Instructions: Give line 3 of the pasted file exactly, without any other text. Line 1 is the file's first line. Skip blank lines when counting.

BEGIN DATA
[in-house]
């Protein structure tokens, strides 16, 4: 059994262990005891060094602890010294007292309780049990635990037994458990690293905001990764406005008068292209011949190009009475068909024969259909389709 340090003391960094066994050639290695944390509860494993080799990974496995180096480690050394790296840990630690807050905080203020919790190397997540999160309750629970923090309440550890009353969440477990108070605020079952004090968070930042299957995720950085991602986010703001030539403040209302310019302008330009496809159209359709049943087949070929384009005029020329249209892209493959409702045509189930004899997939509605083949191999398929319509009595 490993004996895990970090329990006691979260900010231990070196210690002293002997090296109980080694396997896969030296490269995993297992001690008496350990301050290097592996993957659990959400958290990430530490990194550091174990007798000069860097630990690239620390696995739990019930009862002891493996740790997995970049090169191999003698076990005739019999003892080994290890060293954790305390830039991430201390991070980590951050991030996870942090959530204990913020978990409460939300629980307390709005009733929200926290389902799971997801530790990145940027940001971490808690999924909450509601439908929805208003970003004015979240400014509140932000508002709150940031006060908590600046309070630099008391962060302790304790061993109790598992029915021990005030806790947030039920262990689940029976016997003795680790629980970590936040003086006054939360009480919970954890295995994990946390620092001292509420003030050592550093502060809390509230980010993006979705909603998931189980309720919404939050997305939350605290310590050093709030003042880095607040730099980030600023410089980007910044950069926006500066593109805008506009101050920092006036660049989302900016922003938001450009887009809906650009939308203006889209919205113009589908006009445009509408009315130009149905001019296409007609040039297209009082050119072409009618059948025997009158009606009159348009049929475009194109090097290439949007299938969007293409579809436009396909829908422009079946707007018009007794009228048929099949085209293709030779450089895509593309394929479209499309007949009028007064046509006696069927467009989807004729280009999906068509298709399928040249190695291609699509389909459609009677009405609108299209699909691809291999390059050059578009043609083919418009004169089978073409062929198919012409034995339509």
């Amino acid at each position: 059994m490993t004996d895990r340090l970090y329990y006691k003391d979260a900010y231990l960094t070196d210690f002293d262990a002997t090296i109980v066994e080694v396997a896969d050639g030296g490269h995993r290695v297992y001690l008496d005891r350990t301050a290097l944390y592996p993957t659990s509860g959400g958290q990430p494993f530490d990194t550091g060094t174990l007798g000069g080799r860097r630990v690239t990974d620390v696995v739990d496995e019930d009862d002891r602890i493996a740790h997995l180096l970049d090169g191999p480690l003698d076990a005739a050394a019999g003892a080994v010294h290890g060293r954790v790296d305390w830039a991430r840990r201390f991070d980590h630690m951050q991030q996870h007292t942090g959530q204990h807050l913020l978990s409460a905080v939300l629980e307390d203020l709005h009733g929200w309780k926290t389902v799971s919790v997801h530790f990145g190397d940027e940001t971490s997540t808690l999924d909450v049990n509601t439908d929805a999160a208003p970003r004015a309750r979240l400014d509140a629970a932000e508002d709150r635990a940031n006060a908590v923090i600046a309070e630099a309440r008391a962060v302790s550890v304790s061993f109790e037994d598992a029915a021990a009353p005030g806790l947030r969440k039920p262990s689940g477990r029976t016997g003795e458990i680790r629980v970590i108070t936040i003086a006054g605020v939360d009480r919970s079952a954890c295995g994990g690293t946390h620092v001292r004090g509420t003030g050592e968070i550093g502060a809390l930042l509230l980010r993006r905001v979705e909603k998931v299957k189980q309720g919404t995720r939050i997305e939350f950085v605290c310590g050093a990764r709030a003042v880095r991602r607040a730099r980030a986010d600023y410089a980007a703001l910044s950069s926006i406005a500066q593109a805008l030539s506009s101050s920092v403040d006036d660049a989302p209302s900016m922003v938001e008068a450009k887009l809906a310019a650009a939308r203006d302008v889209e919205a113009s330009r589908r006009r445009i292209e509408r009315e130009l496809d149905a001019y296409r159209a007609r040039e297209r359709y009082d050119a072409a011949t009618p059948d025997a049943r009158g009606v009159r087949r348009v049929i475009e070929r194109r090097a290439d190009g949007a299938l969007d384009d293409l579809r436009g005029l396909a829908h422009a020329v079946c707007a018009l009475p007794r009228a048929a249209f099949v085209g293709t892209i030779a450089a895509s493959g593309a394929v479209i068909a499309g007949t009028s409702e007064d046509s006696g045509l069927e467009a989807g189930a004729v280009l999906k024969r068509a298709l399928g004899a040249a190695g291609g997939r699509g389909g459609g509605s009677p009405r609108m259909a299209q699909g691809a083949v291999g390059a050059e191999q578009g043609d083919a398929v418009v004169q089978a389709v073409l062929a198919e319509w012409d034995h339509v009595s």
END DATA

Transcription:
């Amino acid at each position: 059994m490993t004996d895990r340090l970090y329990y006691k003391d979260a900010y231990l960094t070196d210690f002293d262990a002997t090296i109980v066994e080694v396997a896969d050639g030296g490269h995993r290695v297992y001690l008496d005891r350990t301050a290097l944390y592996p993957t659990s509860g959400g958290q990430p494993f530490d990194t550091g060094t174990l007798g000069g080799r860097r630990v690239t990974d620390v696995v739990d496995e019930d009862d002891r602890i493996a740790h997995l180096l970049d090169g191999p480690l003698d076990a005739a050394a019999g003892a080994v010294h290890g060293r954790v790296d305390w830039a991430r840990r201390f991070d980590h630690m951050q991030q996870h007292t942090g959530q204990h807050l913020l978990s409460a905080v939300l629980e307390d203020l709005h009733g929200w309780k926290t389902v799971s919790v997801h530790f990145g190397d940027e940001t971490s997540t808690l999924d909450v049990n509601t439908d929805a999160a208003p970003r004015a309750r979240l400014d509140a629970a932000e508002d709150r635990a940031n006060a908590v923090i600046a309070e630099a309440r008391a962060v302790s550890v304790s061993f109790e037994d598992a029915a021990a009353p005030g806790l947030r969440k039920p262990s689940g477990r029976t016997g003795e458990i680790r629980v970590i108070t936040i003086a006054g605020v939360d009480r919970s079952a954890c295995g994990g690293t946390h620092v001292r004090g509420t003030g050592e968070i550093g502060a809390l930042l509230l980010r993006r905001v979705e909603k998931v299957k189980q309720g919404t995720r939050i997305e939350f950085v605290c310590g050093a990764r709030a003042v880095r991602r607040a730099r980030a986010d600023y410089a980007a703001l910044s950069s926006i406005a500066q593109a805008l030539s506009s101050s920092v403040d006036d660049a989302p209302s900016m922003v938001e008068a450009k887009l809906a310019a650009a939308r203006d302008v889209e919205a113009s330009r589908r006009r445009i292209e509408r009315e130009l496809d149905a001019y296409r159209a007609r040039e297209r359709y009082d050119a072409a011949t009618p059948d025997a049943r009158g009606v009159r087949r348009v049929i475009e070929r194109r090097a290439d190009g949007a299938l969007d384009d293409l579809r436009g005029l396909a829908h422009a020329v079946c707007a018009l009475p007794r009228a048929a249209f099949v085209g293709t892209i030779a450089a895509s493959g593309a394929v479209i068909a499309g007949t009028s409702e007064d046509s006696g045509l069927e467009a989807g189930a004729v280009l999906k024969r068509a298709l399928g004899a040249a190695g291609g997939r699509g389909g459609g509605s009677p009405r609108m259909a299209q699909g691809a083949v291999g390059a050059e191999q578009g043609d083919a398929v418009v004169q089978a389709v073409l062929a198919e319509w012409d034995h339509v009595s």